Wimbledon RFC Are Resounding Victors
Wimbledon 1XV 25 v Cobham 3
This was one of the most spirited and skilful Wimbledon performances for a long time. Despite eight changes from the previous week there was a great blend of individual flair and team work, and the influence of the coaches, on and off the field, very evident.
But after the first quarter of this Friday evening floodlit match the resounding Wimbledon victory that was to follow looked unlikely as Cobham’s pack put Dons’ set scrum under huge pressure and several of their driving mauls looked ominous.
One such, after Cobham’s Charlie Mortimer and Wimbledon’s Jonny Rawlinson had exchanged early penalties, ended with the visitors laying siege to Dons’ line for a full five minutes.
Had they scored then, the outcome might have been different. As it was – despite a somewhat harsh yellow card for Dons’ flanker Llewellyn Waters – they defended heroically and even finally secured turnover ball. They worked it quickly upfield where they gained a penalty which Rawlinson converted – and took control until the closing quarter, when Cobham fought back strongly but in vain.
Although a second dubious yellow card (this time for centre Trevor Grundeling) briefly reduced their number to 13, it was Wimbledon making all the running. Their first reward for playing the more enterprising rugby came close to half time, when scrum half Alex Pyes – who had a good first outing of the season – broke blind from a scrum, passed to centre Guy Stirling who linked with his forwards to bulldoze to the line for wing Ben Sykes to grab a try, well converted from out wide by Rawlinson to make it 13-3 at half time.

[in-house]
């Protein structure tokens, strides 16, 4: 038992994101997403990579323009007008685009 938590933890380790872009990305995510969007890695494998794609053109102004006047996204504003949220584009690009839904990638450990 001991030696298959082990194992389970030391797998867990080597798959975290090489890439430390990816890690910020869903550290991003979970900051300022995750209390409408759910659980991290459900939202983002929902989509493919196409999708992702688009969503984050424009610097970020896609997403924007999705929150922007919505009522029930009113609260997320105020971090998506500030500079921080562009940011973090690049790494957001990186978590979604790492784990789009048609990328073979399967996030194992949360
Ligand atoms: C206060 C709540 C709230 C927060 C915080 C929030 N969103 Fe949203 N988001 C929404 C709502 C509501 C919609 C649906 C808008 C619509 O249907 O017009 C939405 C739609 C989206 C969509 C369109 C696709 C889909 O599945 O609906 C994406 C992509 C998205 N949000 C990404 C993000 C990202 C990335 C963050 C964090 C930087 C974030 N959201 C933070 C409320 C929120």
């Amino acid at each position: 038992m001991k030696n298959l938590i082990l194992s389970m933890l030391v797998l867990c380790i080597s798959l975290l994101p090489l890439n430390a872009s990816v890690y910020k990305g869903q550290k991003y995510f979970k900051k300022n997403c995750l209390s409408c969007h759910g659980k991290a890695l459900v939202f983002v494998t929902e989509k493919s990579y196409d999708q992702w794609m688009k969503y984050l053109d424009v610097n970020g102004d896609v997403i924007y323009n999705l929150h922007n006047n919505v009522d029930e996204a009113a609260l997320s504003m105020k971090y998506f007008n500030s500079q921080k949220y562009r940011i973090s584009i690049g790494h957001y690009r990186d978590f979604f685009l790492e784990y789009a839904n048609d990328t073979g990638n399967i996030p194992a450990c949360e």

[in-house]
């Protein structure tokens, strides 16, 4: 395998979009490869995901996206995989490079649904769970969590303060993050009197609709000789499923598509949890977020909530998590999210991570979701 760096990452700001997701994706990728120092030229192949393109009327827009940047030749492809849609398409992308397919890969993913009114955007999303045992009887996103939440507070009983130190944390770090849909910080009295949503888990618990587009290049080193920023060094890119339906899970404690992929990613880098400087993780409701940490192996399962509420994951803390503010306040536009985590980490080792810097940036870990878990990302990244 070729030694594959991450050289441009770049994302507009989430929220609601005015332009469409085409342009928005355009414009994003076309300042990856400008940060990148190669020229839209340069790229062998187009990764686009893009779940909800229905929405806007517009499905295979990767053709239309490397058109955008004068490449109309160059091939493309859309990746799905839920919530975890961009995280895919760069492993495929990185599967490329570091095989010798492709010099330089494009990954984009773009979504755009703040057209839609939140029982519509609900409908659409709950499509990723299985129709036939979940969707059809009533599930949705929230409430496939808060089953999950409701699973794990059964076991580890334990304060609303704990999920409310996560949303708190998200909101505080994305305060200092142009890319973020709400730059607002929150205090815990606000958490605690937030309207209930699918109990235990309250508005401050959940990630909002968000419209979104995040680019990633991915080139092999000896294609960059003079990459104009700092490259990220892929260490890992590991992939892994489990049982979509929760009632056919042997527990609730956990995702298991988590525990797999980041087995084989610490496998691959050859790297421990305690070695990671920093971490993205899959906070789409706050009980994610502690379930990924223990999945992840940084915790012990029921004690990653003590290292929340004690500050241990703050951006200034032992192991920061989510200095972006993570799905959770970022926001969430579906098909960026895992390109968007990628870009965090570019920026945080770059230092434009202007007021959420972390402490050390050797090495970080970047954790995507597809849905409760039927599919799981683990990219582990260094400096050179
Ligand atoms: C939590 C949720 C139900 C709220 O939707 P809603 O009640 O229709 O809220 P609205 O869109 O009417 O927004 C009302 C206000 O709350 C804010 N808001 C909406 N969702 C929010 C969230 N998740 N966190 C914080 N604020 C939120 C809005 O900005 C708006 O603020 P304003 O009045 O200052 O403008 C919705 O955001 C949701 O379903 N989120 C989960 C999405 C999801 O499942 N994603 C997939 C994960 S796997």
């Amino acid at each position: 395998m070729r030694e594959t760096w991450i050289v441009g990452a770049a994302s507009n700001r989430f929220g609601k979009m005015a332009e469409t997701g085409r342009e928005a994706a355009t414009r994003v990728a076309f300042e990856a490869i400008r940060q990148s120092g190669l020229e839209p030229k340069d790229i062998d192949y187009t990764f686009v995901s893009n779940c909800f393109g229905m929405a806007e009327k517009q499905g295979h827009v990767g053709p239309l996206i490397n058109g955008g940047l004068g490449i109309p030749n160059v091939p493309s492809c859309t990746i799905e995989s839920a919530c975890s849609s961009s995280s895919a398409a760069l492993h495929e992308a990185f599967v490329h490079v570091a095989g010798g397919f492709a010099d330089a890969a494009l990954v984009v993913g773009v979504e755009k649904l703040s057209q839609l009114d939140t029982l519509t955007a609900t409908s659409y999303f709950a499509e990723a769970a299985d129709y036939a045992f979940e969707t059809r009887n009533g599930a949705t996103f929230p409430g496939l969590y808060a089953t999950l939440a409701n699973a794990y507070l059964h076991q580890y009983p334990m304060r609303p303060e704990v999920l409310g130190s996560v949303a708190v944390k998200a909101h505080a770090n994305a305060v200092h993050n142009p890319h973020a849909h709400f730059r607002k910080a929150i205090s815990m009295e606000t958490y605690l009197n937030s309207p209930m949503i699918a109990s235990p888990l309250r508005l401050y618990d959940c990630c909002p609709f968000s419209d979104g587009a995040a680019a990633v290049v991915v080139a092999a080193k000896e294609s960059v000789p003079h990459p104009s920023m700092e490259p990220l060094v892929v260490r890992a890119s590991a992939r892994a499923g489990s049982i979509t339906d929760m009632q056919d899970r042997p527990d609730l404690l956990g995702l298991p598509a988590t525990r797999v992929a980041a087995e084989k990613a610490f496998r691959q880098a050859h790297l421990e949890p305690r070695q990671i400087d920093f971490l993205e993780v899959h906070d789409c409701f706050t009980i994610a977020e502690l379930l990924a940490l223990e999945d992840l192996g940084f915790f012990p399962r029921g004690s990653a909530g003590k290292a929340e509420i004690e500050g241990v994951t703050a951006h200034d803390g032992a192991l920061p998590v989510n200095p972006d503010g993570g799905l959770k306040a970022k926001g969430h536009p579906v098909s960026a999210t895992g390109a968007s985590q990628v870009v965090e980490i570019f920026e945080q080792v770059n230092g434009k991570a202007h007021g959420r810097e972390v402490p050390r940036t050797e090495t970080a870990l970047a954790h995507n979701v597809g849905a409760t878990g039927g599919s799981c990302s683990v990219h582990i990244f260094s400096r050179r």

In the second half the whole back line, well-marshalled by no 10 Elroy Cupido (retired), looked impregnable in defence and dangerous in attack. But it was their pack who scored first with a great drive from a 5m lineout won by lock Ben Morgan and taken on by hooker Nathan Kemp. Rawlinson’s fourth successful conversion made it 20-3.
Grundeling then took everyone surprise with a great run from deep inside his own half, brushing aside defenders until he was brought down just 3m short, when his deft overhead flick was grabbed by Rawlinson diving in for try number three, and Wimbledon were home and dry.
A third mysterious yellow card removed Kemp from the pitch for the last ten minutes, but the 14 remaining players maintained their excellent defence against a furious, final Cobham onslaught. The Wimbledon team, their coaches and supporters will be hoping for more of the same away next week at Chobham.
September 20, 2010